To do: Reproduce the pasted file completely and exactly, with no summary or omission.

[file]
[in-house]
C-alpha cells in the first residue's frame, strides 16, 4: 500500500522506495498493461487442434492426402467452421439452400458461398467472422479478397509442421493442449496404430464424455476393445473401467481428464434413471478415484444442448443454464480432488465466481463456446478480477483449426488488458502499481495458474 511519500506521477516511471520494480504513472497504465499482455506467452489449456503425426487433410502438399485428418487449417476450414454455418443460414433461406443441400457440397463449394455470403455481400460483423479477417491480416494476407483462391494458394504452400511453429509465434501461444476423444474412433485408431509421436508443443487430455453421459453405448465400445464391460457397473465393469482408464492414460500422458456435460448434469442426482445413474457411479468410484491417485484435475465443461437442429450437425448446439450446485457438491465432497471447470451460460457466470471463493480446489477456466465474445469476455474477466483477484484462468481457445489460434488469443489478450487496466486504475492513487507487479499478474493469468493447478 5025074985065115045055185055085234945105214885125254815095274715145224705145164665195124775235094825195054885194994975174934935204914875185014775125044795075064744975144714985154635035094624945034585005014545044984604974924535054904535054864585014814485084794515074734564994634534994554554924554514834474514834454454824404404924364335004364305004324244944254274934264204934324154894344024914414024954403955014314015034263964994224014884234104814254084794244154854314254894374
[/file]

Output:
[in-house]
C-alpha cells in the first residue's frame, strides 16, 4: 500500500522506495498493461487442434492426402467452421439452400458461398467472422479478397509442421493442449496404430464424455476393445473401467481428464434413471478415484444442448443454464480432488465466481463456446478480477483449426488488458502499481495458474 511519500506521477516511471520494480504513472497504465499482455506467452489449456503425426487433410502438399485428418487449417476450414454455418443460414433461406443441400457440397463449394455470403455481400460483423479477417491480416494476407483462391494458394504452400511453429509465434501461444476423444474412433485408431509421436508443443487430455453421459453405448465400445464391460457397473465393469482408464492414460500422458456435460448434469442426482445413474457411479468410484491417485484435475465443461437442429450437425448446439450446485457438491465432497471447470451460460457466470471463493480446489477456466465474445469476455474477466483477484484462468481457445489460434488469443489478450487496466486504475492513487507487479499478474493469468493447478 5025074985065115045055185055085234945105214885125254815095274715145224705145164665195124775235094825195054885194994975174934935204914875185014775125044795075064744975144714985154635035094624945034585005014545044984604974924535054904535054864585014814485084794515074734564994634534994554554924554514834474514834454454824404404924364335004364305004324244944254274934264204934324154894344024914414024954403955014314015034263964994224014884234104814254084794244154854314254894374